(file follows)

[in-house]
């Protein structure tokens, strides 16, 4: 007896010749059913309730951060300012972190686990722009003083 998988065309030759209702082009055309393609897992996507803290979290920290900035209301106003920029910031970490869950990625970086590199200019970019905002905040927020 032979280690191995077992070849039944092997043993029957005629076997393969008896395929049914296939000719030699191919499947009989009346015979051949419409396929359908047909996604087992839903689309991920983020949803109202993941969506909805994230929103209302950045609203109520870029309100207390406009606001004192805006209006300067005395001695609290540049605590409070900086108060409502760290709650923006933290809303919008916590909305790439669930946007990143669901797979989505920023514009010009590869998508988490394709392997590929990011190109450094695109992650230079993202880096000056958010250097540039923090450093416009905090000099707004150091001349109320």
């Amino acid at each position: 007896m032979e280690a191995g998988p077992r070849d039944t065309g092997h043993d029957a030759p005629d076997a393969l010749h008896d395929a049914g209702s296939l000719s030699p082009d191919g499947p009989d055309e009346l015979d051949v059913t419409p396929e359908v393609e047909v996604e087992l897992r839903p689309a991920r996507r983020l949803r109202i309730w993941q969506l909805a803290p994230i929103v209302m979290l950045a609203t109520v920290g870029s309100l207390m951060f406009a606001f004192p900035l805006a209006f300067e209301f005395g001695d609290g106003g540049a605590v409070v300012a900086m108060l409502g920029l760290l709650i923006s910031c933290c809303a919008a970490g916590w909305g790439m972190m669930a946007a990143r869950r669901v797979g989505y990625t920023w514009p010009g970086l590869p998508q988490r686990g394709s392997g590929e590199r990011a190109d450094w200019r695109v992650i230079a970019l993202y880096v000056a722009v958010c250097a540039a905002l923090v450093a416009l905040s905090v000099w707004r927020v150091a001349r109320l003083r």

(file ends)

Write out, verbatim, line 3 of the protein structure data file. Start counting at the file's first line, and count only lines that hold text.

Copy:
């Amino acid at each position: 007896m032979e280690a191995g998988p077992r070849d039944t065309g092997h043993d029957a030759p005629d076997a393969l010749h008896d395929a049914g209702s296939l000719s030699p082009d191919g499947p009989d055309e009346l015979d051949v059913t419409p396929e359908v393609e047909v996604e087992l897992r839903p689309a991920r996507r983020l949803r109202i309730w993941q969506l909805a803290p994230i929103v209302m979290l950045a609203t109520v920290g870029s309100l207390m951060f406009a606001f004192p900035l805006a209006f300067e209301f005395g001695d609290g106003g540049a605590v409070v300012a900086m108060l409502g920029l760290l709650i923006s910031c933290c809303a919008a970490g916590w909305g790439m972190m669930a946007a990143r869950r669901v797979g989505y990625t920023w514009p010009g970086l590869p998508q988490r686990g394709s392997g590929e590199r990011a190109d450094w200019r695109v992650i230079a970019l993202y880096v000056a722009v958010c250097a540039a905002l923090v450093a416009l905040s905090v000099w707004r927020v150091a001349r109320l003083r």